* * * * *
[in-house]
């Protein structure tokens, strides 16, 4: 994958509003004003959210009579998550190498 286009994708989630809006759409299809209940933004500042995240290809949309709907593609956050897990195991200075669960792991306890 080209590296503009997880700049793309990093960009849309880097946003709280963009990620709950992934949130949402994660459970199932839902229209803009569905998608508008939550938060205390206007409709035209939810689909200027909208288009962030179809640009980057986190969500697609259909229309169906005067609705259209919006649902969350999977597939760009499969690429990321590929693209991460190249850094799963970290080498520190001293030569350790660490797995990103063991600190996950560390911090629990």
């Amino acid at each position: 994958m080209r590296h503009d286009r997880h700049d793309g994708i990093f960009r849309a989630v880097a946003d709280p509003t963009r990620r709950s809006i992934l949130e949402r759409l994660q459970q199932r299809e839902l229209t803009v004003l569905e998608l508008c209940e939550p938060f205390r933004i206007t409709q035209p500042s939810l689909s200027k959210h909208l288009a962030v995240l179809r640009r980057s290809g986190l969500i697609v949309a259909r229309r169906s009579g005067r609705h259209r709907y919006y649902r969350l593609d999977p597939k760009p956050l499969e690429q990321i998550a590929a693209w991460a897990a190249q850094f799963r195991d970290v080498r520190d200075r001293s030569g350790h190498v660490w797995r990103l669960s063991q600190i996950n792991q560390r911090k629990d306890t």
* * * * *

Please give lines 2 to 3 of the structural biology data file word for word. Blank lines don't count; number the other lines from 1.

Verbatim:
């Protein structure tokens, strides 16, 4: 994958509003004003959210009579998550190498 286009994708989630809006759409299809209940933004500042995240290809949309709907593609956050897990195991200075669960792991306890 080209590296503009997880700049793309990093960009849309880097946003709280963009990620709950992934949130949402994660459970199932839902229209803009569905998608508008939550938060205390206007409709035209939810689909200027909208288009962030179809640009980057986190969500697609259909229309169906005067609705259209919006649902969350999977597939760009499969690429990321590929693209991460190249850094799963970290080498520190001293030569350790660490797995990103063991600190996950560390911090629990």
């Amino acid at each position: 994958m080209r590296h503009d286009r997880h700049d793309g994708i990093f960009r849309a989630v880097a946003d709280p509003t963009r990620r709950s809006i992934l949130e949402r759409l994660q459970q199932r299809e839902l229209t803009v004003l569905e998608l508008c209940e939550p938060f205390r933004i206007t409709q035209p500042s939810l689909s200027k959210h909208l288009a962030v995240l179809r640009r980057s290809g986190l969500i697609v949309a259909r229309r169906s009579g005067r609705h259209r709907y919006y649902r969350l593609d999977p597939k760009p956050l499969e690429q990321i998550a590929a693209w991460a897990a190249q850094f799963r195991d970290v080498r520190d200075r001293s030569g350790h190498v660490w797995r990103l669960s063991q600190i996950n792991q560390r911090k629990d306890t």